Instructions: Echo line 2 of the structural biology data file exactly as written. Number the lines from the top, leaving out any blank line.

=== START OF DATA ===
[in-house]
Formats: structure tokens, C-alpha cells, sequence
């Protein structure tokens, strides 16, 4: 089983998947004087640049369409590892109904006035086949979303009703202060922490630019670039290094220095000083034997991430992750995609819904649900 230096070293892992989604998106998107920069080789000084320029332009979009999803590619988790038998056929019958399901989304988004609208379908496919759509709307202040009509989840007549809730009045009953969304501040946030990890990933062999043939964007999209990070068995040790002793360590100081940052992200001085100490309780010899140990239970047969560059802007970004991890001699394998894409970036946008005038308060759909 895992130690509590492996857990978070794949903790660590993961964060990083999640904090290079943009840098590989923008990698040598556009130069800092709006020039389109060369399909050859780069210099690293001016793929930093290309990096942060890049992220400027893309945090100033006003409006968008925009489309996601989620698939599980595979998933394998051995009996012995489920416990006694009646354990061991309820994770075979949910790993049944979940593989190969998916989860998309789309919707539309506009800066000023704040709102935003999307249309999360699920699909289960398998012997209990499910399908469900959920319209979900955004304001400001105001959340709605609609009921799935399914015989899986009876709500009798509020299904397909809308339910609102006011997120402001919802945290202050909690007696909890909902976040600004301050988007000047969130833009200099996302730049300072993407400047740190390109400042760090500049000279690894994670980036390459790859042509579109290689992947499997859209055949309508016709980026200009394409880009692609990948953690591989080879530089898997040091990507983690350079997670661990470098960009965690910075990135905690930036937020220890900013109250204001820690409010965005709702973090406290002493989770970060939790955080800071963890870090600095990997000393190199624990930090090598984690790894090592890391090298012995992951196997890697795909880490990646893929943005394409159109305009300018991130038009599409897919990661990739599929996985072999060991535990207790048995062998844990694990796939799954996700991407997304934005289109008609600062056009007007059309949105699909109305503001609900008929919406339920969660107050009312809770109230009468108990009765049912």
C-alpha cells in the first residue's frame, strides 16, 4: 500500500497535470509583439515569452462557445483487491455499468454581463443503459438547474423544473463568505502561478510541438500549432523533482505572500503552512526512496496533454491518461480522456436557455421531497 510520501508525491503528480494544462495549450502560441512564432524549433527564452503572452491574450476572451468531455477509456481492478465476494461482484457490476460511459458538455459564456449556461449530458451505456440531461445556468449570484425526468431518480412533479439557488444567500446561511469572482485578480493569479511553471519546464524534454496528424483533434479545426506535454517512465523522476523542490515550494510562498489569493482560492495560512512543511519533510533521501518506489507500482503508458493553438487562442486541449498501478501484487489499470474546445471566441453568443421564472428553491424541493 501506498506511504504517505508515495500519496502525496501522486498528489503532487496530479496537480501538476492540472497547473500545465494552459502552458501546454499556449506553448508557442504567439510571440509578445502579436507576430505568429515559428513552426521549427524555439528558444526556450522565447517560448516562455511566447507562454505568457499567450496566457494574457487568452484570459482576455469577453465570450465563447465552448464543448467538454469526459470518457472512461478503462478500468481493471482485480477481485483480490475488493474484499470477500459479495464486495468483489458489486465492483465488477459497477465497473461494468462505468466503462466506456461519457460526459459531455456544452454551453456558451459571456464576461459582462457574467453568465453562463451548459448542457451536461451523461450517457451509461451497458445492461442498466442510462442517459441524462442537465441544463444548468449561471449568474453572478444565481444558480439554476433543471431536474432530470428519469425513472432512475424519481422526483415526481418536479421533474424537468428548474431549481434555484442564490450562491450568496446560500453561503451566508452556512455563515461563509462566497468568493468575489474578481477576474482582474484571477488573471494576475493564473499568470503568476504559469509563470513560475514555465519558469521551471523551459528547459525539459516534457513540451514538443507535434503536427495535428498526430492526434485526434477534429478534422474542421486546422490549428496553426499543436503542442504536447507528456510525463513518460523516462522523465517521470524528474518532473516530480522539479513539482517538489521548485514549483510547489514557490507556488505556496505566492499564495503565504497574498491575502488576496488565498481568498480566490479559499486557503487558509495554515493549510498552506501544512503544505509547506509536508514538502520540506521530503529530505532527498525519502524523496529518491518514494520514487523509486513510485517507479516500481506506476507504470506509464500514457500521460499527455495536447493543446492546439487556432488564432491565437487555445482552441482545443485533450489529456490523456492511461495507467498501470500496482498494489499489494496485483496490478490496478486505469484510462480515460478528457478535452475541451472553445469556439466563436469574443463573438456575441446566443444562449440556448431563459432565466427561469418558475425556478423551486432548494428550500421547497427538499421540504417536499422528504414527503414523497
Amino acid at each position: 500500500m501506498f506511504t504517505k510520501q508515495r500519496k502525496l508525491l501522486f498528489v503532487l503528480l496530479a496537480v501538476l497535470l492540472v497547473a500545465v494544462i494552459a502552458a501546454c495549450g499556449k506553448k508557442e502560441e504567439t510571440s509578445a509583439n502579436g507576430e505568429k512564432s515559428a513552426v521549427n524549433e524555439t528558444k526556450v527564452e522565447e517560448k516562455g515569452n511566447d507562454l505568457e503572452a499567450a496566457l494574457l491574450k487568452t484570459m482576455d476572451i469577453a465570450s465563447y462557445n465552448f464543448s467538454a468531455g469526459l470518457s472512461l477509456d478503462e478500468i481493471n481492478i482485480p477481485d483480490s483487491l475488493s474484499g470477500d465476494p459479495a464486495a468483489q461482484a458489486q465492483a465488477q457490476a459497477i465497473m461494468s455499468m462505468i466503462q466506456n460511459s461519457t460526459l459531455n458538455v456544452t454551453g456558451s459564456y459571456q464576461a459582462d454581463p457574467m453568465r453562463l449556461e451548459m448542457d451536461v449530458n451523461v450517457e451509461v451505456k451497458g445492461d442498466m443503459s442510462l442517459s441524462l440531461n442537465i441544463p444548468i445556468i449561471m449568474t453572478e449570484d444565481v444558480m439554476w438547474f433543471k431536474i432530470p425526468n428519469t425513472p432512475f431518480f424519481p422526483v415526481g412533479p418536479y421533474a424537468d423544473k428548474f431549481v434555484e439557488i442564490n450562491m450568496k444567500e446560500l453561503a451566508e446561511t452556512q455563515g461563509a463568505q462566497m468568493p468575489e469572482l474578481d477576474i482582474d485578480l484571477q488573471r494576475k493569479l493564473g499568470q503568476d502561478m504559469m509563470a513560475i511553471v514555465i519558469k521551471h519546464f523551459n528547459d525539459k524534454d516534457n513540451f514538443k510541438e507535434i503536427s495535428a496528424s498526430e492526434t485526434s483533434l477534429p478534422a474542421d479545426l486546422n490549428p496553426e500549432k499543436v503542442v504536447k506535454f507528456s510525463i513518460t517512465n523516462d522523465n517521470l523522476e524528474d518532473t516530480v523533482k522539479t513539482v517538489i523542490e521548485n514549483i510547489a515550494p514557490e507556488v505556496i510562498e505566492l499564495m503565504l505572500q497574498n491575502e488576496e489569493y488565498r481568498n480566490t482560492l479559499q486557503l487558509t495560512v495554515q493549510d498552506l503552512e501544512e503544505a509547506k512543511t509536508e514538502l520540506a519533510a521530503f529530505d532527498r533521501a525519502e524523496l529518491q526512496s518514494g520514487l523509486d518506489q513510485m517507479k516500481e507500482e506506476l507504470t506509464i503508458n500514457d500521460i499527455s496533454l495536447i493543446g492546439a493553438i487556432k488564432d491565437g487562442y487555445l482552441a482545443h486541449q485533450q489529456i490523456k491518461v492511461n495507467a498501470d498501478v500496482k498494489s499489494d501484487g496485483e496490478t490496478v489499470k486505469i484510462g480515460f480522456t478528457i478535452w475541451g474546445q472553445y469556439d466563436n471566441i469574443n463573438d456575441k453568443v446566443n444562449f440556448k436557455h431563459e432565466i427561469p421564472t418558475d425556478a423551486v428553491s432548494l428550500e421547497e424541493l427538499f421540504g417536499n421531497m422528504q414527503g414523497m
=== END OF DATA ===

Formats: structure tokens, C-alpha cells, sequence